The Housing Bubble: The Economists Should Have Known


Paul Krugman got it right. But it should not have taken a Nobel Laureate to note that the emperor's nakedness with respect to the connection between the housing bubble and more restrictive land use regulation.

A just published piece by the Federal Reserve Bank of Boston, however, shows that much of the economics fraternity still does not "get it." In Reasonable People Did Disagree: Optimism and Pessimism About the U.S. Housing Market Before the Crash, Kristopher S. Gerardi, Christopher L. Foote and Paul S. Willen conclude that it was reasonable for economists to have missed the bubble.

Misconstruing Las Vegas and Phoenix: They fault Krugman for making the bubble/land regulation connection by noting that the "places in the United States where the housing market most resembled a bubble were Phoenix and Las Vegas," noting that both urban areas have "an abundance of surrounding land on which to accommodate new construction" (Note 1).

An abundance of land is of little use when it cannot be built upon. This is illustrated by Portland, Oregon, which is surrounded by such an "abundance of land." Yet over a decade planning authorities have been content to preside over a 60 percent increase in house prices relative to incomes, while severely limiting the land that could have been used to maintain housing affordability. The impact is clearly illustrated by the 90 percent drop in unimproved land value that occurs virtually across the street at Portland's urban growth boundary.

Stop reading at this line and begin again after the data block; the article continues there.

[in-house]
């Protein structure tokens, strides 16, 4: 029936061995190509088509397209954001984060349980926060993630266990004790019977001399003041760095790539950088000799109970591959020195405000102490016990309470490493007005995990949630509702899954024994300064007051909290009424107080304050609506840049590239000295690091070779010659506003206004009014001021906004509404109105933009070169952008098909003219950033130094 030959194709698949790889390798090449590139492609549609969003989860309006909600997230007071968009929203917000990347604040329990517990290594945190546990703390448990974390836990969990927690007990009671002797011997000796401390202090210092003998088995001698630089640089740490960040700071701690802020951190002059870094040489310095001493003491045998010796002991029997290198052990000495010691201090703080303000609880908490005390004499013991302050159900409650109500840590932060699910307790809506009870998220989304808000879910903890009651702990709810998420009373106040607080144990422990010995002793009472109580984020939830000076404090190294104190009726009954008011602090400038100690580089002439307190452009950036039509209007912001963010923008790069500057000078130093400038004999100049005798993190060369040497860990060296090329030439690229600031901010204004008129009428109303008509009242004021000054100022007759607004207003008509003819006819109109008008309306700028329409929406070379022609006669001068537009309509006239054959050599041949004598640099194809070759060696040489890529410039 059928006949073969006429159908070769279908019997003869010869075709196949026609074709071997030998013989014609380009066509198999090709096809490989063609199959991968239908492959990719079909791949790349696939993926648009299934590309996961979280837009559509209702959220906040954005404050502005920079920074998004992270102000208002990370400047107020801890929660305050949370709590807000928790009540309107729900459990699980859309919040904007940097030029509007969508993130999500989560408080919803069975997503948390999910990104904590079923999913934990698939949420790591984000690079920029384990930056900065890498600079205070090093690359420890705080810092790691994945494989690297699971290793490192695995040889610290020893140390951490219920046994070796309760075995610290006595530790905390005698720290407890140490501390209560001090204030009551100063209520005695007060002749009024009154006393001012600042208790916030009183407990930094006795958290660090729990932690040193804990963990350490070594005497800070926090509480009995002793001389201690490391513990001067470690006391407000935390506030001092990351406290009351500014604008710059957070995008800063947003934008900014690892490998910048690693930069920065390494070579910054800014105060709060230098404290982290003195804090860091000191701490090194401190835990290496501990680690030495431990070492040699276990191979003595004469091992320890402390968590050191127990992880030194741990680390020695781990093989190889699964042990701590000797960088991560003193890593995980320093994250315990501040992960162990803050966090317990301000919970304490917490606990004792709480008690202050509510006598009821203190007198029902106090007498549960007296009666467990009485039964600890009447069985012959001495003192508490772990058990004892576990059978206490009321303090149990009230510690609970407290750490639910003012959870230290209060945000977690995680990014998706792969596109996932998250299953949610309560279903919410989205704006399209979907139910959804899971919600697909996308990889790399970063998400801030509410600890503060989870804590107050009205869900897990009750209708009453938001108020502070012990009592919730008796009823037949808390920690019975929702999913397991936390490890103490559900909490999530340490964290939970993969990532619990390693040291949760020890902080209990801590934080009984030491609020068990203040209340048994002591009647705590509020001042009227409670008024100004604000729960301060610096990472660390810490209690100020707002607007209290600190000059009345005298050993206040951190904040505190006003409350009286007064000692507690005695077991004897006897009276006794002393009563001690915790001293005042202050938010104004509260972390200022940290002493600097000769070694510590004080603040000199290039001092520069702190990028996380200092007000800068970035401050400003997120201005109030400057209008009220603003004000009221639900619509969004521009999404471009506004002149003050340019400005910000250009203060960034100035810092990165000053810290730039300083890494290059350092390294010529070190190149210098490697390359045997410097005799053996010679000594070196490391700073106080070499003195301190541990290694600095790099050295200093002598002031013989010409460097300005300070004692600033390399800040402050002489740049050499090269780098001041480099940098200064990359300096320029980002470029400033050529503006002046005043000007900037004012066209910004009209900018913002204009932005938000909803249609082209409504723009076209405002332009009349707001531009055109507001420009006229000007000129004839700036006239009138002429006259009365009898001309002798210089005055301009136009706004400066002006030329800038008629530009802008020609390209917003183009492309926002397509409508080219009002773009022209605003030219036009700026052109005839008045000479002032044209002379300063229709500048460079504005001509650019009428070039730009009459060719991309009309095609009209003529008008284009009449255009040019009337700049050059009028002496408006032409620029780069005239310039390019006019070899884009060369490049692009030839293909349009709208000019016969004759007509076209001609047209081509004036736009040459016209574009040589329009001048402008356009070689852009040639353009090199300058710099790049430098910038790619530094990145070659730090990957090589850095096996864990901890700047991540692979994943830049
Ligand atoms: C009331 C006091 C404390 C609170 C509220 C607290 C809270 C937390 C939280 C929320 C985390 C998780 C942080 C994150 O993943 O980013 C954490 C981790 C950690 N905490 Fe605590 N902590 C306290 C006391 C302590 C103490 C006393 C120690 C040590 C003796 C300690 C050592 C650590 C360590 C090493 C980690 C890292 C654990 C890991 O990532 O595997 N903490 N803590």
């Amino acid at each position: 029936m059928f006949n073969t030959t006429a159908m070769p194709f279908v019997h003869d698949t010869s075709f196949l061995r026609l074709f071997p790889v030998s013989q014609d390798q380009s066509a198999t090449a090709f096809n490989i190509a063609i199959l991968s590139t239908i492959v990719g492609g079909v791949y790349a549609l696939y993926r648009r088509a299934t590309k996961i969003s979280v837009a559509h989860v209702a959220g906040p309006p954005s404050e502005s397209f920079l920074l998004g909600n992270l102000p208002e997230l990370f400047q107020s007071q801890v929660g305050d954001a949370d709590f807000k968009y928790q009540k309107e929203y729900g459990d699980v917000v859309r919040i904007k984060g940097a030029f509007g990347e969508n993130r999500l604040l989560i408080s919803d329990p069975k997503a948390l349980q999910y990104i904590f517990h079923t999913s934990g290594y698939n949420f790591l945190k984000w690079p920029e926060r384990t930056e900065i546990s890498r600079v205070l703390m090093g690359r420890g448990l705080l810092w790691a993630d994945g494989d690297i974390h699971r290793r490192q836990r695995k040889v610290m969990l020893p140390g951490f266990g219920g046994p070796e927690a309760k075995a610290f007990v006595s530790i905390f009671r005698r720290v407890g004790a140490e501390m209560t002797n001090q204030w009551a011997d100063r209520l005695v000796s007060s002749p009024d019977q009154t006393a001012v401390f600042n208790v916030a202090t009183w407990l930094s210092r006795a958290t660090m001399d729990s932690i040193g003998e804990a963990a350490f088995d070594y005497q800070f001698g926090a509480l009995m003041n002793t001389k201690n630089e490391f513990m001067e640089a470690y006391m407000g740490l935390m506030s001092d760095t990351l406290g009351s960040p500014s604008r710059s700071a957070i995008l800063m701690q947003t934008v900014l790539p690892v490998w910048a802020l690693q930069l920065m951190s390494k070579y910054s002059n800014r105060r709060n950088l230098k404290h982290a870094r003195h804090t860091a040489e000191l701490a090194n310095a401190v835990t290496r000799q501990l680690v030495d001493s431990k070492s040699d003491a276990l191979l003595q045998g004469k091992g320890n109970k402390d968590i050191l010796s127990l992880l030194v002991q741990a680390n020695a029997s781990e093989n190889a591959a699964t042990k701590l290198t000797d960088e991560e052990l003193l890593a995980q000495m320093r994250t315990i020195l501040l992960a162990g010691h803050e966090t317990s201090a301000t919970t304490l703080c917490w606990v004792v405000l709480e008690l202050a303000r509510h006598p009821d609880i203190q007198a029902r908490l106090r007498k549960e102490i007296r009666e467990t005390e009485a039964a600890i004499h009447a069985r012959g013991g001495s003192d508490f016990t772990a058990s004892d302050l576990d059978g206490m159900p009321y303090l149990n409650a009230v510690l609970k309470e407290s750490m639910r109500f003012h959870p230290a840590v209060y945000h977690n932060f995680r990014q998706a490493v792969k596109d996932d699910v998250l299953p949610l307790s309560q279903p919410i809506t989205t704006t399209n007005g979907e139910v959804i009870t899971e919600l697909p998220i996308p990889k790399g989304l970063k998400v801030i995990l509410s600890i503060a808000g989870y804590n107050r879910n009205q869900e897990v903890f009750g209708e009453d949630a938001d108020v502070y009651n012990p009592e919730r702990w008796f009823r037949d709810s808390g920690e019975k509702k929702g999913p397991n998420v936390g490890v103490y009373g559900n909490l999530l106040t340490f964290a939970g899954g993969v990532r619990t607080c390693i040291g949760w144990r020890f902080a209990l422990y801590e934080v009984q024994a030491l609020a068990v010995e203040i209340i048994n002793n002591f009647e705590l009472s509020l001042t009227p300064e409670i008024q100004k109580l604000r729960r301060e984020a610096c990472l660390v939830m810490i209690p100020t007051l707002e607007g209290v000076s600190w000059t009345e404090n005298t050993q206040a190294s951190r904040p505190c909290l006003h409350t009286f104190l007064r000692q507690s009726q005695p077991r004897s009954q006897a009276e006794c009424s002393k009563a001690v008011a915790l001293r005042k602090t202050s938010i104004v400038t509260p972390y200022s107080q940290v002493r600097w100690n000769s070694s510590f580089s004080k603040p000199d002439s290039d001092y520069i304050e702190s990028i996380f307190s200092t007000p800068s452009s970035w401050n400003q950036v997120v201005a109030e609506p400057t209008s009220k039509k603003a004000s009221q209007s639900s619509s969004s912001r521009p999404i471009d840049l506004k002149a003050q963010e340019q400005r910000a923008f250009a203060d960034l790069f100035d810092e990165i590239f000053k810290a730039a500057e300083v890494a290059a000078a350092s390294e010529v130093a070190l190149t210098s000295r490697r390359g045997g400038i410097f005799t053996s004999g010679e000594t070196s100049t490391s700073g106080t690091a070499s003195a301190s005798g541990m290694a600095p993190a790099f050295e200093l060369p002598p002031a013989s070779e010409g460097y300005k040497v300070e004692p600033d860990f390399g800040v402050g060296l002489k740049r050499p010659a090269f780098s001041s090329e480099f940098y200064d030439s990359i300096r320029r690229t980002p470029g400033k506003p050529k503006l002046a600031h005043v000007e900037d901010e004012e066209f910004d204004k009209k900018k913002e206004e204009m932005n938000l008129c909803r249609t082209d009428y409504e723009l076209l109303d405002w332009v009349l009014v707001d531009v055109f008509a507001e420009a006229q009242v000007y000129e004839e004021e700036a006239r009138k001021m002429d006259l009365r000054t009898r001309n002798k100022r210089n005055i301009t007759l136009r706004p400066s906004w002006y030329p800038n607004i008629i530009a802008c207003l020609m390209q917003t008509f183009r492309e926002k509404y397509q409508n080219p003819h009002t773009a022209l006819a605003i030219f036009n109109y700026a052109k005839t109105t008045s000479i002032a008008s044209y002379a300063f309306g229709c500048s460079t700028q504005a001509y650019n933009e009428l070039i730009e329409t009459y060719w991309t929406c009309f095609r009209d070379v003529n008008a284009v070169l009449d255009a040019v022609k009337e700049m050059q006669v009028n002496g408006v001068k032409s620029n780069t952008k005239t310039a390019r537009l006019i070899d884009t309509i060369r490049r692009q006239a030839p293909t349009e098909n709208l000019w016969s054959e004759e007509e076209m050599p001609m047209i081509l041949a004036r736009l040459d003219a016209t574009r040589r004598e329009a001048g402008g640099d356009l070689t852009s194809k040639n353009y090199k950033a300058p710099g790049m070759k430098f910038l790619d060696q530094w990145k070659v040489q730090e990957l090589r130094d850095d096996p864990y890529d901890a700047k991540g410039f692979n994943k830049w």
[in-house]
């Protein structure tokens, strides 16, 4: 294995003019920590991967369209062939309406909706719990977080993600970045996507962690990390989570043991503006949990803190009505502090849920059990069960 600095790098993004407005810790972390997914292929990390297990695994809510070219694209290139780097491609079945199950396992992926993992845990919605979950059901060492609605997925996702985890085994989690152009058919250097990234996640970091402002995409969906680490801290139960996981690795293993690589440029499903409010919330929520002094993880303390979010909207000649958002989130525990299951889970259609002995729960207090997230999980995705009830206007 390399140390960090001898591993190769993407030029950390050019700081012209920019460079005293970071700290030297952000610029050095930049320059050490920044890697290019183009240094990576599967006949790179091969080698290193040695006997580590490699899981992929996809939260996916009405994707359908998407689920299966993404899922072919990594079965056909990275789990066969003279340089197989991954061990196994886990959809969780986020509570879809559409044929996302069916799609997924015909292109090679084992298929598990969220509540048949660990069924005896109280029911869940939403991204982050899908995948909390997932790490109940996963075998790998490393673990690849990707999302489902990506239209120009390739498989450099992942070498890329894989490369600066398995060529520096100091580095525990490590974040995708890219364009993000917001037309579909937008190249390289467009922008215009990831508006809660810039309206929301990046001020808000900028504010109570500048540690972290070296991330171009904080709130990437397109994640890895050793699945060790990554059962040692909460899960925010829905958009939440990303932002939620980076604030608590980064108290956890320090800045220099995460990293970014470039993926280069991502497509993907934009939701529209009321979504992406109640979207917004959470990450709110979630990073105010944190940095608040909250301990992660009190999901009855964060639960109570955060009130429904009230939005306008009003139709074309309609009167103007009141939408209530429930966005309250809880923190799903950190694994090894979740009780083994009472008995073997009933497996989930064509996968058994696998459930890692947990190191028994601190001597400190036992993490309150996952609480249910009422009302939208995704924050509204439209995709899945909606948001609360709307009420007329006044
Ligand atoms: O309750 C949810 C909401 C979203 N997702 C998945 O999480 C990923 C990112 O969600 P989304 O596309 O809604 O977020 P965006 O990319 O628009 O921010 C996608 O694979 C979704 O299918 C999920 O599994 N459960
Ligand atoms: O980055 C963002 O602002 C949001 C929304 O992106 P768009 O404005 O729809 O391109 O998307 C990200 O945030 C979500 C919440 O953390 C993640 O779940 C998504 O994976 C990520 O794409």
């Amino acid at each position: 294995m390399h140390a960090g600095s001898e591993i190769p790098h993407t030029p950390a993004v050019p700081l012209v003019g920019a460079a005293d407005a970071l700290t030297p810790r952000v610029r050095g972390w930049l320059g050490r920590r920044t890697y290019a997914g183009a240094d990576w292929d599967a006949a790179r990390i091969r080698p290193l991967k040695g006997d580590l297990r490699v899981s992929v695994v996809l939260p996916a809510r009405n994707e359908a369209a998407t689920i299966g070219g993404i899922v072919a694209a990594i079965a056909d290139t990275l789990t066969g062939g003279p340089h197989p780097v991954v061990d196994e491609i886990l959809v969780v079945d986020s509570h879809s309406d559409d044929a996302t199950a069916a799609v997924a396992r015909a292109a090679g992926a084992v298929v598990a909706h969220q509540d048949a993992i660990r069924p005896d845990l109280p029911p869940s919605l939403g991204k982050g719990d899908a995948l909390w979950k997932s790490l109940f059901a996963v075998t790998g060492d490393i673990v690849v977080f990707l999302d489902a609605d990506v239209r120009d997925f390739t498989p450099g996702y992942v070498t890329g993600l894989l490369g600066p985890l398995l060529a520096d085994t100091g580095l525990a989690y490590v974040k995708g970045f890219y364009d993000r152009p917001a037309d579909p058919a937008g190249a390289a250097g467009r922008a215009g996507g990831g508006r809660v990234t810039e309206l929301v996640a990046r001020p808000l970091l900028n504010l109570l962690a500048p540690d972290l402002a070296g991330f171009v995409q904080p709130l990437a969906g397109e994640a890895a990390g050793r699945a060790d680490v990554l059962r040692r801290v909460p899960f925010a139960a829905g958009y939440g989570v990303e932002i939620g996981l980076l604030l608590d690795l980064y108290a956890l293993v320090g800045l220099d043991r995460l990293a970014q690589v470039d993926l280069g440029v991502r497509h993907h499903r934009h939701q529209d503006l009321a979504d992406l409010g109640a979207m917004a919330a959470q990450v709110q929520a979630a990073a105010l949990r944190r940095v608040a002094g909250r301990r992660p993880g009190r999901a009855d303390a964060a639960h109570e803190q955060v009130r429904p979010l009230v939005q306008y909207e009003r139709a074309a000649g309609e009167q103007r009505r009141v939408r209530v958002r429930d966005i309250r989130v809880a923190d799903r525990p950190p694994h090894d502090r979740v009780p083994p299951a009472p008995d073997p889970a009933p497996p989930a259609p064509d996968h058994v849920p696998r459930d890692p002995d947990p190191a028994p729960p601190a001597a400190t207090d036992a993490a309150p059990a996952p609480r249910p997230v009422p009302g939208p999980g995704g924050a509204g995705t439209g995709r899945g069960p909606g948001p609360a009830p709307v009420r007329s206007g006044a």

Building is largely impossible on the "abundance of land" surrounding Las Vegas and Phoenix. Las Vegas and Phoenix have virtual urban growth boundaries, formed by encircling federal and state lands. These are fairly tight boundaries, especially in view of the huge growth these areas have experienced. There are programs to auction off some of this land to developers and the price escalation during the bubble in the two metropolitan areas shows how a scarcity of land from government ownership produces the same higher prices as an urban growth boundary

Like Paul Krugman, banker Doug French got it right. In a late 2002 article for the Nevada Policy Research Institute, French noted the huge increases auction prices, characterized the federal government as hording its land and suggested that median house prices could reach $280,000 by the end of the decade. Actually, they reached $320,000 well before that (and then collapsed).

In Las Vegas, house prices escalated approximately 85% relative to incomes between 2002 and 2006. Coincidentally, over the same period, federal government land auctions prices for urban fringe land rose from a modest $50,000 per acre in 2001-2, to $229,000 in 2003-4 and $284,000 at the peak of the housing bubble (2005-6). Similarly, Phoenix house prices rose nearly as much as Las Vegas, while the rate of increase per acre in Phoenix land auctions rose nearly as much as in Las Vegas.

In both cases, prices per acre rose at approximately the same annual rate as in Beijing, which some consider to have the world's largest housing bubble. According to Joseph Gyourko of Wharton, along with Jing Wu and Yongheng Deng Beijing prices rose 800 percent from 2003 to 2008 (Figure). This is true even thought we are not experiencing the epochal shift to big urban areas now going on in China.